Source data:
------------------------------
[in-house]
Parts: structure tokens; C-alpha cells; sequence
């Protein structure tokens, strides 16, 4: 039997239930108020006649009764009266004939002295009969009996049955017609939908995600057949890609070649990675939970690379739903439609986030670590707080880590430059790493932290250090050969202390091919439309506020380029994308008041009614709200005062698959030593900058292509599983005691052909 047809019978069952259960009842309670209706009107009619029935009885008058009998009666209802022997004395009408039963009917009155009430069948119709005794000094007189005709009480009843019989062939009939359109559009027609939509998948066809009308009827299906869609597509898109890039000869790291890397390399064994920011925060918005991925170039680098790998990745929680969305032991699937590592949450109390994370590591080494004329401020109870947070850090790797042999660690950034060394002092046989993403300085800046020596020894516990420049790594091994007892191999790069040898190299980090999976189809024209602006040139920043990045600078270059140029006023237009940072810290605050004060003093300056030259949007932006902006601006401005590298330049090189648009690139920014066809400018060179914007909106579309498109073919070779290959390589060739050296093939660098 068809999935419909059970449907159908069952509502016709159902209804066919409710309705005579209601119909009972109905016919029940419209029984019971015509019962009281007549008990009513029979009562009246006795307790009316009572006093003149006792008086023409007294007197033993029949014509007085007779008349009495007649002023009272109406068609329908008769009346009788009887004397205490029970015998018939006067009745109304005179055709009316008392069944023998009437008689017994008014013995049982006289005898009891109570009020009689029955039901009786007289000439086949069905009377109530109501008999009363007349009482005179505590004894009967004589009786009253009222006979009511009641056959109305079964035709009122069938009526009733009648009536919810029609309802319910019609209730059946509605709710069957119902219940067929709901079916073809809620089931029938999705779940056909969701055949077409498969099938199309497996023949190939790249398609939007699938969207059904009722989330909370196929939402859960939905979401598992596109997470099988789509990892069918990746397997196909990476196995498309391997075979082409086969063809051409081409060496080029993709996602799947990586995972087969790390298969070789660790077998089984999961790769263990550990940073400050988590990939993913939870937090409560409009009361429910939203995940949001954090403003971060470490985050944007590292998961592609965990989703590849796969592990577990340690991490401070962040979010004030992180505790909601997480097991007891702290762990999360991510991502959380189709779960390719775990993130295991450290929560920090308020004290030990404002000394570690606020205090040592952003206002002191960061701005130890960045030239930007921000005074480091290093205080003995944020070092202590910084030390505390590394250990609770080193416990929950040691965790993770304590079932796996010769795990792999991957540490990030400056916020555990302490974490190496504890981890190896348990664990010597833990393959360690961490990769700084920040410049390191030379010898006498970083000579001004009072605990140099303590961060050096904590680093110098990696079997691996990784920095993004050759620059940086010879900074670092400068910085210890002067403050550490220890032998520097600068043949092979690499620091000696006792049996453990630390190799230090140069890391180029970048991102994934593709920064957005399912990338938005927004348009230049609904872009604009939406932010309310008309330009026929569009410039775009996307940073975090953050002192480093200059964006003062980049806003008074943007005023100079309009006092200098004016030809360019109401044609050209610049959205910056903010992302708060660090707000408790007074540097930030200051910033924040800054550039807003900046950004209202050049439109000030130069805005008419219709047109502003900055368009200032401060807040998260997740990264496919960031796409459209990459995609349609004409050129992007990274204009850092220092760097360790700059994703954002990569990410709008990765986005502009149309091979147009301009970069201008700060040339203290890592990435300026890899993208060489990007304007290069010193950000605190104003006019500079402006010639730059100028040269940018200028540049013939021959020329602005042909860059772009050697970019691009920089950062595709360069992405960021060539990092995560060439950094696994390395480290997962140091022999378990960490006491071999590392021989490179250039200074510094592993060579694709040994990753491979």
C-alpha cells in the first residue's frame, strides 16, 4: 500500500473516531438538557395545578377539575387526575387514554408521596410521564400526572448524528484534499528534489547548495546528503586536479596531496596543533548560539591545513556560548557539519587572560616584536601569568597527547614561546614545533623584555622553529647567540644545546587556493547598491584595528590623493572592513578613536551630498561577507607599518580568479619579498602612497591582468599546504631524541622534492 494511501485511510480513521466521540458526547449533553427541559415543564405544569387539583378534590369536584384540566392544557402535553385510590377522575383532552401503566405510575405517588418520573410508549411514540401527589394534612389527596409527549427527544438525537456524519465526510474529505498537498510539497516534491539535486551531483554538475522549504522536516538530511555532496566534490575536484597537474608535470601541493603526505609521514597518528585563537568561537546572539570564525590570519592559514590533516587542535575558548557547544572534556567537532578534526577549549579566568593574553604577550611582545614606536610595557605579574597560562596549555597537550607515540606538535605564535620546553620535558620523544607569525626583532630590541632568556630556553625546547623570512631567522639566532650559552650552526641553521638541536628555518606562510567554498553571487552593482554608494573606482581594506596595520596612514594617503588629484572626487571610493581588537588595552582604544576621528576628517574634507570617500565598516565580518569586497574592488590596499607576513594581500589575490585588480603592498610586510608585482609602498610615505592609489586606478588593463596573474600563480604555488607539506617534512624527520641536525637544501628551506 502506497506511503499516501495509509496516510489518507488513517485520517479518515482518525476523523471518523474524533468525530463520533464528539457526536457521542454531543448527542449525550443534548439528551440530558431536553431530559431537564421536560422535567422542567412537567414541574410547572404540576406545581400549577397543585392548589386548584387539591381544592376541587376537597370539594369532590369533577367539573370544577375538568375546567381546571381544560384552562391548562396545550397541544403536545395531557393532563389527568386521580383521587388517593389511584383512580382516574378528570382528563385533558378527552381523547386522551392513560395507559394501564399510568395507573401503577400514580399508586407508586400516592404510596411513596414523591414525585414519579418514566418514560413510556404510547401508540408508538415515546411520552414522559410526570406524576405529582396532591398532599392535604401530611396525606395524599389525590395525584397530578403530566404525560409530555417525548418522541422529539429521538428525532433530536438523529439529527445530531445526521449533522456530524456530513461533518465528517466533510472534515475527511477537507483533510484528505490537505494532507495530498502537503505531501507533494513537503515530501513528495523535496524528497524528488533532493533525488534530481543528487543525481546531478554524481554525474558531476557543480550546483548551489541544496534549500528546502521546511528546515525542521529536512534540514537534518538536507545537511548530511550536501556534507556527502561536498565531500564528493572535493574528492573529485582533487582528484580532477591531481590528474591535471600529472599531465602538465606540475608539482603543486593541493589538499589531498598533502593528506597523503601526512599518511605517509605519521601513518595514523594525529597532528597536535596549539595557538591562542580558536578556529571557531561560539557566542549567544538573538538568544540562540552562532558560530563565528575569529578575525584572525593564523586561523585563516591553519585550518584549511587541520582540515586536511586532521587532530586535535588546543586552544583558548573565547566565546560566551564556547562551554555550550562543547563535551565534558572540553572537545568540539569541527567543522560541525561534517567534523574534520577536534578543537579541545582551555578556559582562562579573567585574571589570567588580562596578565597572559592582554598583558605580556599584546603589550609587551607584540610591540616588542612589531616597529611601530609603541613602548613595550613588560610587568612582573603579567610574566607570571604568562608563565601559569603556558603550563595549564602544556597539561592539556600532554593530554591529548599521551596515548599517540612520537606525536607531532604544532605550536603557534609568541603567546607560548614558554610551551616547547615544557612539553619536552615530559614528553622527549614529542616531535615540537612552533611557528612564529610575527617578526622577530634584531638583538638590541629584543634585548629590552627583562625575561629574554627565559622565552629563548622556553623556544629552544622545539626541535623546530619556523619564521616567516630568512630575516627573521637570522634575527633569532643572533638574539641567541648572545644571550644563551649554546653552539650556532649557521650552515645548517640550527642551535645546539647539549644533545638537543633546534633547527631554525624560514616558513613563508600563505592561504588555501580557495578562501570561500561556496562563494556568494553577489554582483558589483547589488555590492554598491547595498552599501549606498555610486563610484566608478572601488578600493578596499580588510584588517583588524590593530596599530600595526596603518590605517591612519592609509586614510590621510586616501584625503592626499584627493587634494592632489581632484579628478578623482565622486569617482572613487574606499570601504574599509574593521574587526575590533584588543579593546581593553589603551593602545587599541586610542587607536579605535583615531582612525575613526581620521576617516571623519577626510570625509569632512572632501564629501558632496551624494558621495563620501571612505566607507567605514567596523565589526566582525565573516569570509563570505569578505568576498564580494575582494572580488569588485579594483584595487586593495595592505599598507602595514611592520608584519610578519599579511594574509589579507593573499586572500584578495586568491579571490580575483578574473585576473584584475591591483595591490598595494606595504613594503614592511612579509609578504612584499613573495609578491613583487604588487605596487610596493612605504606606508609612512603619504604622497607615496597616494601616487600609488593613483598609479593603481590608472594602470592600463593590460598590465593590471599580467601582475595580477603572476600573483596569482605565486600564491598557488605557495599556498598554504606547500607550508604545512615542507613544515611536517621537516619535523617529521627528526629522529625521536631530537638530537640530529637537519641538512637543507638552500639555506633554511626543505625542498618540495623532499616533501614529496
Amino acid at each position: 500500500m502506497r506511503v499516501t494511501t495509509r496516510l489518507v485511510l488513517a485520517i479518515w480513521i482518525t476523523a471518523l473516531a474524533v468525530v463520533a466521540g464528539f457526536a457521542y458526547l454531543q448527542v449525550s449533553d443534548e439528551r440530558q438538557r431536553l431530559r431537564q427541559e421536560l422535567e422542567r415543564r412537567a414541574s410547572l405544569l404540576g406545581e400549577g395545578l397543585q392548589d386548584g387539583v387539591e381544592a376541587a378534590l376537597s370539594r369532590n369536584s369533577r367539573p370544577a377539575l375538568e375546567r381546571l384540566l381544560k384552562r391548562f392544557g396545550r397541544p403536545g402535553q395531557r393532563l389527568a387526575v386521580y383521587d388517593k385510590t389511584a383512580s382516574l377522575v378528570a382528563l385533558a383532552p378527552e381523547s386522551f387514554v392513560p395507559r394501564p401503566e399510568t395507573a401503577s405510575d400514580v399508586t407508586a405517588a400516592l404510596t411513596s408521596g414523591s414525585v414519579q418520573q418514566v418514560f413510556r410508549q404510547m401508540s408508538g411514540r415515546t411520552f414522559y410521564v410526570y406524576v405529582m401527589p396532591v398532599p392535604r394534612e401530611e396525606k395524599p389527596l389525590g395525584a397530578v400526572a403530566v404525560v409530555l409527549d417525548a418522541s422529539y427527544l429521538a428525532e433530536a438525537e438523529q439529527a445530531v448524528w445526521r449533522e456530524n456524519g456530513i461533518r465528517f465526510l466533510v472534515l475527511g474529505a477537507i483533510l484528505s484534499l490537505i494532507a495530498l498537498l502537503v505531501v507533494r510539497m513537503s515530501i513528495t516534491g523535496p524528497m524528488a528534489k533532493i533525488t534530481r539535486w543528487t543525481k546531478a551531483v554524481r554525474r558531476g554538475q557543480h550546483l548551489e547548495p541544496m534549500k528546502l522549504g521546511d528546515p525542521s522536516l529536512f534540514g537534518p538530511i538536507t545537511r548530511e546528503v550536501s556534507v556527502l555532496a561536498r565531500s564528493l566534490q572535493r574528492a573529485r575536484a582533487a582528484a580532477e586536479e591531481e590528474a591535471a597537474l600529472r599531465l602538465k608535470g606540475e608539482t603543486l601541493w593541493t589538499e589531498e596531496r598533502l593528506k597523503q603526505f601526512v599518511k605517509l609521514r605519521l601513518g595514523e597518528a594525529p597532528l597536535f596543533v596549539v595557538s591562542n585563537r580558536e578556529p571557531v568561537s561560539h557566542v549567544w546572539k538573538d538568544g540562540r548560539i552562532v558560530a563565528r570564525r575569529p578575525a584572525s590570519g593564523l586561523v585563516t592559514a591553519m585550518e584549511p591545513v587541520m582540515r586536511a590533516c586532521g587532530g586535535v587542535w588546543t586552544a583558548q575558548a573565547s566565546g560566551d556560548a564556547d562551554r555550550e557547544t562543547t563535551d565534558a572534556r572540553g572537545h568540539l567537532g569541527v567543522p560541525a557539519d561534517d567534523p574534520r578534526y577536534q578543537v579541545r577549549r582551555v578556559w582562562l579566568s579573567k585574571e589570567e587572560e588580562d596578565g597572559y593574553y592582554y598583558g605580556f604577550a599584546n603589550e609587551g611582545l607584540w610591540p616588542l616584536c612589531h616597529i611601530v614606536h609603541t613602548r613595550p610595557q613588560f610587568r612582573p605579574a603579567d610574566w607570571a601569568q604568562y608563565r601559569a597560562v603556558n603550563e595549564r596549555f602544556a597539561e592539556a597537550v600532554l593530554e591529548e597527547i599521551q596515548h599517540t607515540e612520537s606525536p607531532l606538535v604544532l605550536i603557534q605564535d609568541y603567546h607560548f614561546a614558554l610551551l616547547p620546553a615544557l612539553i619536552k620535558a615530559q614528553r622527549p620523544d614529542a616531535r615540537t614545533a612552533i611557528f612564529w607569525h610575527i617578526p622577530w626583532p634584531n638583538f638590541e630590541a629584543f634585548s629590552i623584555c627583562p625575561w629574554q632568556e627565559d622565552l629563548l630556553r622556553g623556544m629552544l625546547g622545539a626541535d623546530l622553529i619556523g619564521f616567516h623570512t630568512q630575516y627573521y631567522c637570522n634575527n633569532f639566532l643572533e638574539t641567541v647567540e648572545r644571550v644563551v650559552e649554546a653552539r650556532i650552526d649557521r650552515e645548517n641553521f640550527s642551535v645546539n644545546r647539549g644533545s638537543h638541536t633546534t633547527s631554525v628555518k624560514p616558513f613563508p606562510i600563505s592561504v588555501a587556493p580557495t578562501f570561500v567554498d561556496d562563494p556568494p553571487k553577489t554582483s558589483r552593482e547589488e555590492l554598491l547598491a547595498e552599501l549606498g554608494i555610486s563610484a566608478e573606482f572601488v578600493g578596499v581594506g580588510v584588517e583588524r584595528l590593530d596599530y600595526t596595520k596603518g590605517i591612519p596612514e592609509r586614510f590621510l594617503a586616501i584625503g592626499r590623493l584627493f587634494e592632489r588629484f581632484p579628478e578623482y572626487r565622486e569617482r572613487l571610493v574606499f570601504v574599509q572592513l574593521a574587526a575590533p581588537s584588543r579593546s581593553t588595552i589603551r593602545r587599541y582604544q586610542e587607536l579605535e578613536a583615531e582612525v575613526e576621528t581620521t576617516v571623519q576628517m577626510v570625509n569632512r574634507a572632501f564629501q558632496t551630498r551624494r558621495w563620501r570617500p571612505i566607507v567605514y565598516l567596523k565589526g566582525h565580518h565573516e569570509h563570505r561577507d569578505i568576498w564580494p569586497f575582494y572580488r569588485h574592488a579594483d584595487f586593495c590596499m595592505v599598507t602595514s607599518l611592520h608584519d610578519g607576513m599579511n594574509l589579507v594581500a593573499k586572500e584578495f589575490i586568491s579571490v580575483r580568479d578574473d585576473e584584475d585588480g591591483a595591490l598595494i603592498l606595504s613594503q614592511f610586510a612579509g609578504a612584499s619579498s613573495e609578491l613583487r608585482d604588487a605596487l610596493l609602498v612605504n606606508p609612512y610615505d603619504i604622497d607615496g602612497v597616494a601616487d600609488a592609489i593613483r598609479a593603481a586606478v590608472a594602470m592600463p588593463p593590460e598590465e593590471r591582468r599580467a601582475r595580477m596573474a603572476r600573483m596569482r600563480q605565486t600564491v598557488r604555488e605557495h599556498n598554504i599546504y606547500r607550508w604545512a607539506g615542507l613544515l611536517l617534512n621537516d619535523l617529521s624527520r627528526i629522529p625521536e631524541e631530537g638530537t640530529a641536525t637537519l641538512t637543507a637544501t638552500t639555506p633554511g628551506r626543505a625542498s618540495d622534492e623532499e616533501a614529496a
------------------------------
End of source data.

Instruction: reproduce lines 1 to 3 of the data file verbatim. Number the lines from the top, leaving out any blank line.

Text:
[in-house]
Parts: structure tokens; C-alpha cells; sequence
């Protein structure tokens, strides 16, 4: 039997239930108020006649009764009266004939002295009969009996049955017609939908995600057949890609070649990675939970690379739903439609986030670590707080880590430059790493932290250090050969202390091919439309506020380029994308008041009614709200005062698959030593900058292509599983005691052909 047809019978069952259960009842309670209706009107009619029935009885008058009998009666209802022997004395009408039963009917009155009430069948119709005794000094007189005709009480009843019989062939009939359109559009027609939509998948066809009308009827299906869609597509898109890039000869790291890397390399064994920011925060918005991925170039680098790998990745929680969305032991699937590592949450109390994370590591080494004329401020109870947070850090790797042999660690950034060394002092046989993403300085800046020596020894516990420049790594091994007892191999790069040898190299980090999976189809024209602006040139920043990045600078270059140029006023237009940072810290605050004060003093300056030259949007932006902006601006401005590298330049090189648009690139920014066809400018060179914007909106579309498109073919070779290959390589060739050296093939660098 068809999935419909059970449907159908069952509502016709159902209804066919409710309705005579209601119909009972109905016919029940419209029984019971015509019962009281007549008990009513029979009562009246006795307790009316009572006093003149006792008086023409007294007197033993029949014509007085007779008349009495007649002023009272109406068609329908008769009346009788009887004397205490029970015998018939006067009745109304005179055709009316008392069944023998009437008689017994008014013995049982006289005898009891109570009020009689029955039901009786007289000439086949069905009377109530109501008999009363007349009482005179505590004894009967004589009786009253009222006979009511009641056959109305079964035709009122069938009526009733009648009536919810029609309802319910019609209730059946509605709710069957119902219940067929709901079916073809809620089931029938999705779940056909969701055949077409498969099938199309497996023949190939790249398609939007699938969207059904009722989330909370196929939402859960939905979401598992596109997470099988789509990892069918990746397997196909990476196995498309391997075979082409086969063809051409081409060496080029993709996602799947990586995972087969790390298969070789660790077998089984999961790769263990550990940073400050988590990939993913939870937090409560409009009361429910939203995940949001954090403003971060470490985050944007590292998961592609965990989703590849796969592990577990340690991490401070962040979010004030992180505790909601997480097991007891702290762990999360991510991502959380189709779960390719775990993130295991450290929560920090308020004290030990404002000394570690606020205090040592952003206002002191960061701005130890960045030239930007921000005074480091290093205080003995944020070092202590910084030390505390590394250990609770080193416990929950040691965790993770304590079932796996010769795990792999991957540490990030400056916020555990302490974490190496504890981890190896348990664990010597833990393959360690961490990769700084920040410049390191030379010898006498970083000579001004009072605990140099303590961060050096904590680093110098990696079997691996990784920095993004050759620059940086010879900074670092400068910085210890002067403050550490220890032998520097600068043949092979690499620091000696006792049996453990630390190799230090140069890391180029970048991102994934593709920064957005399912990338938005927004348009230049609904872009604009939406932010309310008309330009026929569009410039775009996307940073975090953050002192480093200059964006003062980049806003008074943007005023100079309009006092200098004016030809360019109401044609050209610049959205910056903010992302708060660090707000408790007074540097930030200051910033924040800054550039807003900046950004209202050049439109000030130069805005008419219709047109502003900055368009200032401060807040998260997740990264496919960031796409459209990459995609349609004409050129992007990274204009850092220092760097360790700059994703954002990569990410709008990765986005502009149309091979147009301009970069201008700060040339203290890592990435300026890899993208060489990007304007290069010193950000605190104003006019500079402006010639730059100028040269940018200028540049013939021959020329602005042909860059772009050697970019691009920089950062595709360069992405960021060539990092995560060439950094696994390395480290997962140091022999378990960490006491071999590392021989490179250039200074510094592993060579694709040994990753491979």